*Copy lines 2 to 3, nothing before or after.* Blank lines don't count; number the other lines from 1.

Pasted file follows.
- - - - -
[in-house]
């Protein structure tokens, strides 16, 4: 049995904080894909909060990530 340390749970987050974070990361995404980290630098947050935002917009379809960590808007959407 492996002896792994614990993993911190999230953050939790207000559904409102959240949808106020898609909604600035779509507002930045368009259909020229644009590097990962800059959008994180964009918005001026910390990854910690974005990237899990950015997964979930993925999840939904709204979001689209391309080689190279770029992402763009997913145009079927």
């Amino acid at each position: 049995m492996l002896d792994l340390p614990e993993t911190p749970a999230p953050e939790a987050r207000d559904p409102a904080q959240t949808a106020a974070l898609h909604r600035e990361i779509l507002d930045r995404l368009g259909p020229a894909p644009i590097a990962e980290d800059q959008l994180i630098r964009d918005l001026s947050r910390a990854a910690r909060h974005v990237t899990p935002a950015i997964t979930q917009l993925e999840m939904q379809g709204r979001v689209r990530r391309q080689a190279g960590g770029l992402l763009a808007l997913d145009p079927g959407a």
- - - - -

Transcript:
């Protein structure tokens, strides 16, 4: 049995904080894909909060990530 340390749970987050974070990361995404980290630098947050935002917009379809960590808007959407 492996002896792994614990993993911190999230953050939790207000559904409102959240949808106020898609909604600035779509507002930045368009259909020229644009590097990962800059959008994180964009918005001026910390990854910690974005990237899990950015997964979930993925999840939904709204979001689209391309080689190279770029992402763009997913145009079927």
């Amino acid at each position: 049995m492996l002896d792994l340390p614990e993993t911190p749970a999230p953050e939790a987050r207000d559904p409102a904080q959240t949808a106020a974070l898609h909604r600035e990361i779509l507002d930045r995404l368009g259909p020229a894909p644009i590097a990962e980290d800059q959008l994180i630098r964009d918005l001026s947050r910390a990854a910690r909060h974005v990237t899990p935002a950015i997964t979930q917009l993925e999840m939904q379809g709204r979001v689209r990530r391309q080689a190279g960590g770029l992402l763009a808007l997913d145009p079927g959407a």